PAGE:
Franklin Roosevelt lived until the last months of World War II and was our president for 3 presidencies. He had led us out of the Great Depression and through the greatest war that the world had ever seen, even bigger than World War I. People had depended on him for so long that when he died it affected our nation greatly. Many people mourned. He is the reason why my family were Democrats, staunch Democrats, until my generation. The Democratic Party has changed a lot since FDR.

Unemployment lines.

A shanty town in America! Can you believe it?

A tent city. Sometimes the car was all they had, it would take them from field to field for migrant farm work. Like a turtle with his home on his back, it was also their home. It was essential to have tires and gas and repairs or they couldn't move to find the migrant work.

Soup lines in New York City.

Soup line for children.

A free food line in front of an ironic billboard.

A shanty town on the outskirts of a town. Look carefully at how small they were and yet whole families lived in them. Remember there wasn't birth control back then so families had lots of children and many children died. It was a fact of life back then that we aren't used to now.

I've seen many rural shacks like this even when I was a girl in the 1960's. Haven't seen it too much since then. I remember seeing the pigs and chickens in the yards. You didn't have yards to mow because the animals ate what you didn't. It's what you call "dirt poor". No running water meant no bathrooms in these houses. Personal hygiene was bad because they didn't have indoor bathrooms and baths.

Many families lived without shoes for their feet, coats or clothes. They had to make do with what they could find. This was the time that you cut the buttons off your clothes and carefully pulled the threads out and saved the buttons and thread to be used for the next outfit. You used any ragged material left over for rags to make quilts, rag rugs and cleaning rags. That left little to "give away" to charity like we do today.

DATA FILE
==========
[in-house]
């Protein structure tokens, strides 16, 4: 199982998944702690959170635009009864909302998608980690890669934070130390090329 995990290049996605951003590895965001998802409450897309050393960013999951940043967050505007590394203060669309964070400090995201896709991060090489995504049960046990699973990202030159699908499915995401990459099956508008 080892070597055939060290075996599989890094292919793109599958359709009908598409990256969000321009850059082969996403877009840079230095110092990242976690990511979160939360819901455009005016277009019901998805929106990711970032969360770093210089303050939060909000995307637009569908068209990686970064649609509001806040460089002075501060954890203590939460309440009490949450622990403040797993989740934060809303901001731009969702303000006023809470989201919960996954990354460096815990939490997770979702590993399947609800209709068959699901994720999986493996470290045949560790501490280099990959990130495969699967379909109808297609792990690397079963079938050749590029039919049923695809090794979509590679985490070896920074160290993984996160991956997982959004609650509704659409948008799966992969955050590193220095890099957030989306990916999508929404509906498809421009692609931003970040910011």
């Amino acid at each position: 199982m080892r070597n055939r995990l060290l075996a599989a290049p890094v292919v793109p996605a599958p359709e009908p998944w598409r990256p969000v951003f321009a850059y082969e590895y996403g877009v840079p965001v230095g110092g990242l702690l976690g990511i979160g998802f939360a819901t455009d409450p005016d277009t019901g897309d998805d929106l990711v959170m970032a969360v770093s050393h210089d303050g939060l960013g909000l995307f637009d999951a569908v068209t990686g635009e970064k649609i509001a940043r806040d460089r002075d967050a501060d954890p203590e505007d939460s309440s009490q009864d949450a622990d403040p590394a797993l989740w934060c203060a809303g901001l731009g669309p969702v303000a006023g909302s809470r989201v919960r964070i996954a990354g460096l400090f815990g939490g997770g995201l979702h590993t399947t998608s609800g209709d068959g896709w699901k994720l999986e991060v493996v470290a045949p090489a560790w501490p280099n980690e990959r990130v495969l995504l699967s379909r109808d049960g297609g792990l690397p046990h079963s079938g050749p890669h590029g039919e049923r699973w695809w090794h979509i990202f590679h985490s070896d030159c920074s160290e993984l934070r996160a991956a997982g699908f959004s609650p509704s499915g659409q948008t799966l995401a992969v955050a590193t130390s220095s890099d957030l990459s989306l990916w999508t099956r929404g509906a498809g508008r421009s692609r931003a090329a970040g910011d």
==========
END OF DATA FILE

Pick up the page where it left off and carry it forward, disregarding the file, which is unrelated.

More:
A shanty town home. And these shacks weren't unusual. Either their men were dead, dying, disabled, or abandoned their families or simply couldn't even scrounge materials to build a decent shelter. Sometimes this left women trying to provide for their children. They didn't have the strength, know how or time to build better than this. Many 3rd world nations live like this today but few Americans have to live like this. There are homeless people and it's bad like this for them. But it's not widespread like it was during the Great Depression.

Many men were unemployed and homeless. The single men often traveled looking for work. They couldn't afford to pay for a railroad ticket so they would hop the trains and try to get a free ride. They would camp near the railroad tracks. These men would become known as hobos riding the rails. Many were naturally transient men who would move around no matter what the economy but there were many who had no other options. But the railroad companies didn't like to encourage the hobos and their free rides. So many would employ men to bounce the men off the trains.

This gave these men jobs and they had to do what they had to do to keep their jobs or they would be homeless and their families would do without. But this kind of work attracted the worst men and they could be brutal, often beating and killing men.

Stan had a great uncle that rode the rails during this time period. He was well educated but he liked the road and he chose transiency above staying at home and working at the mill. Stan's mother remembers when he would ride in on the train and walk to her grandmother's house (close to the tracks). She said he would drink his coffee straight from the coffee pot spout. He could have stayed at home and been fine but he didn't want to.


Anonymous said...

hiya sharon! I think your blog is really cool! keep on keepin on!


Anonymous said...

Dear Sharon, I was googling images of "dust bowl"and found your blog. A very interesting summary and collection of images of the times. Thank you. Alister